Memory Palace: Coping With Chemo Brain

    Thursday, April 10 2014 5:15 PM EDT2014-04-10 21:15:09 GMT
    More than 13 million Americans are living with some form of cancer. Harsh treatments like chemo and radiation save lives, but they will also change lives. Now, many cancer survivors are learning how to cope with chemo brain.more>>
    More than 13 million Americans are living with some form of cancer. Harsh treatments like chemo and radiation save lives, but they will also change lives. Now, many cancer survivors are learning how to cope with chemo brain.more>>
  • Pedaling For A Cure

    Pedaling For A Cure

    Wednesday, April 9 2014 5:15 PM EDT2014-04-09 21:15:09 GMT
    Five years ago, Leslie Trudeau's world came crashing down. At just 22 years old, her son Taylor lost his battle with leukemia. That's why Trudeau is pedaling for a cure.more>>
    Five years ago, Leslie Trudeau's world came crashing down. At just 22 years old, her son Taylor lost his battle with leukemia. That's why Trudeau is pedaling for a cure.more>>
  • Bringing Hearts Back To Life: New Improved Defibrillator

    Bringing Hearts Back To Life: New Improved Defibrillator

    Tuesday, April 8 2014 5:15 PM EDT2014-04-08 21:15:13 GMT
    CPR and a portable defibrillator helped keep Eric Robinson alive after he went into cardiac arrest. And now a newly FDA approved Biotronik implantable cardiac defibrillator, or ICD, constantly monitors his heart.more>>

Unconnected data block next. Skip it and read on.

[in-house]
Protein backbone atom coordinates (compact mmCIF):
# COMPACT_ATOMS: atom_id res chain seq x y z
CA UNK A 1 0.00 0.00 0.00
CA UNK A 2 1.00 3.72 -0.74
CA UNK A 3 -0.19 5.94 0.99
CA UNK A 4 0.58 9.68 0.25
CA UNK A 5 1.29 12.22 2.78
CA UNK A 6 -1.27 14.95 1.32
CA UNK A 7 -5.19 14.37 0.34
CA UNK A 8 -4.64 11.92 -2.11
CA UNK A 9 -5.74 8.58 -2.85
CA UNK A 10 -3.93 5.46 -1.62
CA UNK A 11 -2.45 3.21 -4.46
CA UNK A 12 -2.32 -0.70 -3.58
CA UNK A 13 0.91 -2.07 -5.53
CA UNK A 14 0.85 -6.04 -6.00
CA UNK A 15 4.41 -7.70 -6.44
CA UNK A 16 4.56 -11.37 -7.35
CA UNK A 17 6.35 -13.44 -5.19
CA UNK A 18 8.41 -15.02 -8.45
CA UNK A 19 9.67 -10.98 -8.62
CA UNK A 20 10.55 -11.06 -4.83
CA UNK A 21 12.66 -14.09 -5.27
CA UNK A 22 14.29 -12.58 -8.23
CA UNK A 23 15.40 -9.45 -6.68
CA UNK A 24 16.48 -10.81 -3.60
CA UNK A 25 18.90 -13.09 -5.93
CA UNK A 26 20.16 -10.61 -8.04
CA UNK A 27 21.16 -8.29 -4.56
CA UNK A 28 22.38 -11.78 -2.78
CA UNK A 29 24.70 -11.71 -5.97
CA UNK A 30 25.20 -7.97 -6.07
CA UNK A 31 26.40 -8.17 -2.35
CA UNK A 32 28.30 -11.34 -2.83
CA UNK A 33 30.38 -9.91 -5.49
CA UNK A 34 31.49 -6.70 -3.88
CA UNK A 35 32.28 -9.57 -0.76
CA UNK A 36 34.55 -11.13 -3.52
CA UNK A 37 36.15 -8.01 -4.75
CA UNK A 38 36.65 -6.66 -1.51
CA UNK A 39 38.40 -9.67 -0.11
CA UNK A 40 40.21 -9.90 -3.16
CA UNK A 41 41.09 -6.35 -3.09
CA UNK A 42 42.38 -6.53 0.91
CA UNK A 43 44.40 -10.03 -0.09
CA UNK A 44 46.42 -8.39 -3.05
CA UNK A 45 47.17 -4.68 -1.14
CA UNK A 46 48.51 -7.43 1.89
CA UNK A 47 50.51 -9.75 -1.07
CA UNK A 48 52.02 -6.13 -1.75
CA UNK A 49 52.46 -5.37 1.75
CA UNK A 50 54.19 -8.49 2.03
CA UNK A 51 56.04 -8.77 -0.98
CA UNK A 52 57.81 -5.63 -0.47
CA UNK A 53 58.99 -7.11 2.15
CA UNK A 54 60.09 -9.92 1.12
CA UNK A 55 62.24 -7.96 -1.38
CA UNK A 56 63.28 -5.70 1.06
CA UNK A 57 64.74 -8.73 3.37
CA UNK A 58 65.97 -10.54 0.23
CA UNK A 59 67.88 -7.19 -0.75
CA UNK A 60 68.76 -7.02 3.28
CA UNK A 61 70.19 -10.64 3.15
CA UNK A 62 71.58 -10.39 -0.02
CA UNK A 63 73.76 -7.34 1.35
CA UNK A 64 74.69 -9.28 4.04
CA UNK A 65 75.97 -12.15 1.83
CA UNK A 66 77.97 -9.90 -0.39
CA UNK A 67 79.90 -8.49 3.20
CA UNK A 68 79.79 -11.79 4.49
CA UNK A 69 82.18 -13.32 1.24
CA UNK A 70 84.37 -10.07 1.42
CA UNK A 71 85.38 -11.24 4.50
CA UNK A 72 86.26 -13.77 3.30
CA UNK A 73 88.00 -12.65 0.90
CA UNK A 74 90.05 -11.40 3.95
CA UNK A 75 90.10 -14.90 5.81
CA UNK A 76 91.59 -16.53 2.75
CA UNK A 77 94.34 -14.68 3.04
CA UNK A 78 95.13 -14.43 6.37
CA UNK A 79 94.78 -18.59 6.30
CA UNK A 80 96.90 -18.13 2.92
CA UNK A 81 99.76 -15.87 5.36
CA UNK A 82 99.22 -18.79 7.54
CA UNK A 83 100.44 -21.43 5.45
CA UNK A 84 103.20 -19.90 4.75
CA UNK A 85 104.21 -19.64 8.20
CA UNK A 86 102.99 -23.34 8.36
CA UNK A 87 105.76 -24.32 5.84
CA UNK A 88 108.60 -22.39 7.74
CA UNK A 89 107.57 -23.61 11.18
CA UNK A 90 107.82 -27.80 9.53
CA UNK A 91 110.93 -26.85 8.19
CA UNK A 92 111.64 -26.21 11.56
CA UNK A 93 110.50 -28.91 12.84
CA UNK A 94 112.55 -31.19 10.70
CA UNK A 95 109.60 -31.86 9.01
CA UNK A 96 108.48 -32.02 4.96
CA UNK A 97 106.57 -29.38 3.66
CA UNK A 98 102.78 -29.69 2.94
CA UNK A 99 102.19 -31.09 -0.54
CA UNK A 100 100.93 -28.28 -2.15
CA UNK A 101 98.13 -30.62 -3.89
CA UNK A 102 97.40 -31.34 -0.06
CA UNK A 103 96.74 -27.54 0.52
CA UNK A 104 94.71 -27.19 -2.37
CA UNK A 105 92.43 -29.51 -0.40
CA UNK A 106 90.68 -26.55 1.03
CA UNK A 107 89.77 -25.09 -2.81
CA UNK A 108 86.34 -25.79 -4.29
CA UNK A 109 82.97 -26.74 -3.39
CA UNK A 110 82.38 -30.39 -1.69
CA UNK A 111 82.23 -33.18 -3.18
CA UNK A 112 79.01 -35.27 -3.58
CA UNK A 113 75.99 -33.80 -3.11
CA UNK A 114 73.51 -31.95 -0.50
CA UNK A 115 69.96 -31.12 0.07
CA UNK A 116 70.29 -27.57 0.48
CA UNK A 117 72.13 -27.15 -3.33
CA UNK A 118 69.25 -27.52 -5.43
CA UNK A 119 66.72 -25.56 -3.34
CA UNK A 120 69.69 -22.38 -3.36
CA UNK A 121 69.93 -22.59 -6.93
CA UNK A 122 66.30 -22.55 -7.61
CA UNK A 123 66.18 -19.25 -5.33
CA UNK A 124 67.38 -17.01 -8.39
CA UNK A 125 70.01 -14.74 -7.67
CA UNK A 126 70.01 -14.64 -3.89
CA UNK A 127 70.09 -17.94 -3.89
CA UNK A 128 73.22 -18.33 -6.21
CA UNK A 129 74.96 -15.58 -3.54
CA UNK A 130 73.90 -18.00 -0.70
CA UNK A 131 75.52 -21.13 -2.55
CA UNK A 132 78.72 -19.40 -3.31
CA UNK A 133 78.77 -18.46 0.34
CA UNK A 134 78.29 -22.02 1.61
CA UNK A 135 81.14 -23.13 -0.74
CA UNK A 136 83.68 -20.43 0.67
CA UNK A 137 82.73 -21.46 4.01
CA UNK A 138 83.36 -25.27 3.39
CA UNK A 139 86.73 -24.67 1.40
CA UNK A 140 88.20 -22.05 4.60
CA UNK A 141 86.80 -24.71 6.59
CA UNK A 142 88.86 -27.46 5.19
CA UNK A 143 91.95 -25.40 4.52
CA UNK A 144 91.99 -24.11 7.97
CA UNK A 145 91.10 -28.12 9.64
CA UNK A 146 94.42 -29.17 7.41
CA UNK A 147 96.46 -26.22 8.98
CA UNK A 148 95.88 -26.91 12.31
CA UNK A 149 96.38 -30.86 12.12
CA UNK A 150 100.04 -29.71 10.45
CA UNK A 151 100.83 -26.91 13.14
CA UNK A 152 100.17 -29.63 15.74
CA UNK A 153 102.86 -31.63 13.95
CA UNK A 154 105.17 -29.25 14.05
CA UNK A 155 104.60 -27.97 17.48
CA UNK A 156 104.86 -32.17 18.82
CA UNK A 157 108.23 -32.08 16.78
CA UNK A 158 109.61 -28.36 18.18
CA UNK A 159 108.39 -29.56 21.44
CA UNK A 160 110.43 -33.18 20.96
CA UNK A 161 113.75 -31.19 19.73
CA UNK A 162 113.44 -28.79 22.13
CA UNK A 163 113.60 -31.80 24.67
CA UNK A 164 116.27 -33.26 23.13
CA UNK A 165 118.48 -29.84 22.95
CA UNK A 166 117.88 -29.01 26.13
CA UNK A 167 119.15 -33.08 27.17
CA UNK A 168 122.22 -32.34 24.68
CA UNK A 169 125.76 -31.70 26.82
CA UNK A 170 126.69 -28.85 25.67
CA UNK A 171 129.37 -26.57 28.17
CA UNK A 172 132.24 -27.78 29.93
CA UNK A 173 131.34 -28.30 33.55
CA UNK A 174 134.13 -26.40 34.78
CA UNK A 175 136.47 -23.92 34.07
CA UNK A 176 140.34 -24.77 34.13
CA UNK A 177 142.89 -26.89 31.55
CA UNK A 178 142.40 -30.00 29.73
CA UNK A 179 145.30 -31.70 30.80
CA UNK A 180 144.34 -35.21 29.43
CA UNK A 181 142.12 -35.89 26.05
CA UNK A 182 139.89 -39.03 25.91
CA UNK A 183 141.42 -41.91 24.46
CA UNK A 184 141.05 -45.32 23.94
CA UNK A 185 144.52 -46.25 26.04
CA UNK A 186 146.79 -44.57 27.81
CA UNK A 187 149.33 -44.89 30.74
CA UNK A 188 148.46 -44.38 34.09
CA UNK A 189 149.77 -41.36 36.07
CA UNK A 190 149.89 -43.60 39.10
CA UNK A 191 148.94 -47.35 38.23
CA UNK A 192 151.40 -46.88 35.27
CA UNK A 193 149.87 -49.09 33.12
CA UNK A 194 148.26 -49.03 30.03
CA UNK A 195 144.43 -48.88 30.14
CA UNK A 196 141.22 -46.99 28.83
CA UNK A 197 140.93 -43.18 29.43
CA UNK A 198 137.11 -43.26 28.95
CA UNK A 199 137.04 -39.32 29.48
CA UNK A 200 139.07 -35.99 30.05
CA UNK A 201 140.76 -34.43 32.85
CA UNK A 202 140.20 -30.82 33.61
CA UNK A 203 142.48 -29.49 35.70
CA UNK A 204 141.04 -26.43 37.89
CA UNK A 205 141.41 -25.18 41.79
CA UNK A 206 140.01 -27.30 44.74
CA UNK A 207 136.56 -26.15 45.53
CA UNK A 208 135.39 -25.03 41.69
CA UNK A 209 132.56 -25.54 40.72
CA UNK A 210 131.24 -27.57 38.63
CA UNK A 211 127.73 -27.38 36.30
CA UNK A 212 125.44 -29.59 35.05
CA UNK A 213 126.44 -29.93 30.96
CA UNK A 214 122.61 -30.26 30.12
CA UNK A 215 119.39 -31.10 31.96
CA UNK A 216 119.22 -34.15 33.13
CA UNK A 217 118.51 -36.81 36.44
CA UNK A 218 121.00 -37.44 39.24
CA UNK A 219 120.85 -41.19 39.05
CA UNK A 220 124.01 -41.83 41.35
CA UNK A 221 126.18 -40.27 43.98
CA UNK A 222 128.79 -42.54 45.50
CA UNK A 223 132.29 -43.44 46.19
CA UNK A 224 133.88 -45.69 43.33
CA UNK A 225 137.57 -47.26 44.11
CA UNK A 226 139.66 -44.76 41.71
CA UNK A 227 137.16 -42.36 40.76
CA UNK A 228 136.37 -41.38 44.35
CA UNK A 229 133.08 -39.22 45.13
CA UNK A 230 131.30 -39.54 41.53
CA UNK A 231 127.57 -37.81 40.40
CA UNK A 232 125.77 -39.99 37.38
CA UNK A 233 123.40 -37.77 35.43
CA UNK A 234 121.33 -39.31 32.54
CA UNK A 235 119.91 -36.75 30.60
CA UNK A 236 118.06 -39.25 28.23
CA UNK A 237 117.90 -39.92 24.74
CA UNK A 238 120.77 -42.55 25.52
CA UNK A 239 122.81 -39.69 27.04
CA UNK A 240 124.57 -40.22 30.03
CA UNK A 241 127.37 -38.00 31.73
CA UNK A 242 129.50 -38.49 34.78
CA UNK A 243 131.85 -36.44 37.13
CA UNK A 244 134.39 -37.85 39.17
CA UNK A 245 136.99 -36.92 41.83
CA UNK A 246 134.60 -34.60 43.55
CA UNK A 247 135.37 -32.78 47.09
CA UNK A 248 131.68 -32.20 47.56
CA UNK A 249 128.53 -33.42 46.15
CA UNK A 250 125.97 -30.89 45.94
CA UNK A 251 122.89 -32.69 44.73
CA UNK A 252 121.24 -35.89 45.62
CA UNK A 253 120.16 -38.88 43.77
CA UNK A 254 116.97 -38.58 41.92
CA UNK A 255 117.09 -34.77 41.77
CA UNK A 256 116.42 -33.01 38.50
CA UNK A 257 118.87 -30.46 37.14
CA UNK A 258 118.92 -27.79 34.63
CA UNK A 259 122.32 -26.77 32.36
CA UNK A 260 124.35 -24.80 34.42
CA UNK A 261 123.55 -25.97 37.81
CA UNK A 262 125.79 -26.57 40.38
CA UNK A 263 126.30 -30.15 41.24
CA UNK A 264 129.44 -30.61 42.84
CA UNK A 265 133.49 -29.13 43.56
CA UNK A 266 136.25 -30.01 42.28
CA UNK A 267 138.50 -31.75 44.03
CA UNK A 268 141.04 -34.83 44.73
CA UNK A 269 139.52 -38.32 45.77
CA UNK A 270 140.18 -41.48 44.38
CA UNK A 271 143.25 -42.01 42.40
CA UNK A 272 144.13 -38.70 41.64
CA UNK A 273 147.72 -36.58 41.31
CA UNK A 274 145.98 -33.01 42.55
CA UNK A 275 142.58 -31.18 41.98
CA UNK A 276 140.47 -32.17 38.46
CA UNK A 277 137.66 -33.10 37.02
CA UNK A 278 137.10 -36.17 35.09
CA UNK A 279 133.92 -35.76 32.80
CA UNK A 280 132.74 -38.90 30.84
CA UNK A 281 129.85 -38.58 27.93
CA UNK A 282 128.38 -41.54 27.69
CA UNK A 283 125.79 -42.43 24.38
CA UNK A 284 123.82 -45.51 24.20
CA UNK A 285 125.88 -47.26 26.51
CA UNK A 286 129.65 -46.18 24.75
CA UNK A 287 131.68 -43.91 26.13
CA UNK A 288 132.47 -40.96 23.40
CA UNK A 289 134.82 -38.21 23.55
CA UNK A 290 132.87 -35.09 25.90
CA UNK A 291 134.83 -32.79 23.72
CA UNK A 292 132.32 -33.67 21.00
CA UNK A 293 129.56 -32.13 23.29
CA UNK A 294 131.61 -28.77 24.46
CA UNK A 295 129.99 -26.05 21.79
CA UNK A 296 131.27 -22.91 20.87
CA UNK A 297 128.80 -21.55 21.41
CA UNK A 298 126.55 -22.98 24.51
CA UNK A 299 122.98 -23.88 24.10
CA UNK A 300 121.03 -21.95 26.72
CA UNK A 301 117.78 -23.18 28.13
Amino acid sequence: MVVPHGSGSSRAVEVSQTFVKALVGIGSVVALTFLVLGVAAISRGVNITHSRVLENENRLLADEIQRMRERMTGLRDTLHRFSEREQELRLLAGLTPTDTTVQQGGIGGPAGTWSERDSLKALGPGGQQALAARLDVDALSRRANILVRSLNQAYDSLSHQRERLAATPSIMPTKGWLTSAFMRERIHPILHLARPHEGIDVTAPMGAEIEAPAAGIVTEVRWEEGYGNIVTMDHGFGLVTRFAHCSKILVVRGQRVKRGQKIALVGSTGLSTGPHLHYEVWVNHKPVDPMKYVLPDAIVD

A year ago, while jamming with his son's band, Eric Robinson went into cardiac arrest. CPR and a portable defibrillator helped keep Robinson alive. And now a newly FDA approved Biotronik implantable cardiac defibrillator, or ICD, constantly monitors his heart.more>>
  • Helping High Risk Hearts

    Helping High Risk Hearts

    Monday, April 7 2014 5:15 PM EDT2014-04-07 21:15:09 GMT
    Ironing is not exactly Barbara Roy's favorite activity, but it's something she's glad she can do again. Her doctor diagnosed her with severe aortic stenosis.more>>
    Ironing is not exactly Barbara Roy's favorite activity, but it's something she's glad she can do again. Her doctor diagnosed her with severe aortic stenosis.more>>
  • Hernias In Newborns: Lincoln's Story

    Hernias In Newborns: Lincoln's Story

    Friday, April 4 2014 5:15 PM EDT2014-04-04 21:15:07 GMT
    Congenital diaphragmatic hernias occur in about one in every 2,000 births. They can be deadly, but now doctors are using a more aggressive treatment approach.more>>
    Congenital diaphragmatic hernias occur in about one in every 2,000 births. They can be deadly, but now doctors are using a more aggressive treatment approach.more>>
  • Predicting Bad Hearts

    Predicting Bad Hearts

    Thursday, April 3 2014 5:15 PM EDT2014-04-03 21:15:09 GMT
    Every year, more than 700,000 Americans have a heart attack. Now, researchers at Baylor Research Institute at Dallas have uncovered a biomarker that may help them spot the disease sooner.more>>
    Every year, more than 700,000 Americans have a heart attack. And 600,000 die of heart disease. Now, researchers at Baylor Research Institute at Dallas have uncovered a biomarker that may help them spot the disease sooner; and they did it by pure accident.more>>
Powered by WorldNow
Powered by WorldNow
All content © Copyright 2000 - 2014 NewsChannel 5 (WTVF-TV) and WorldNow. All Rights Reserved.
For more information on this site, please read our Privacy Policy and Terms of Service.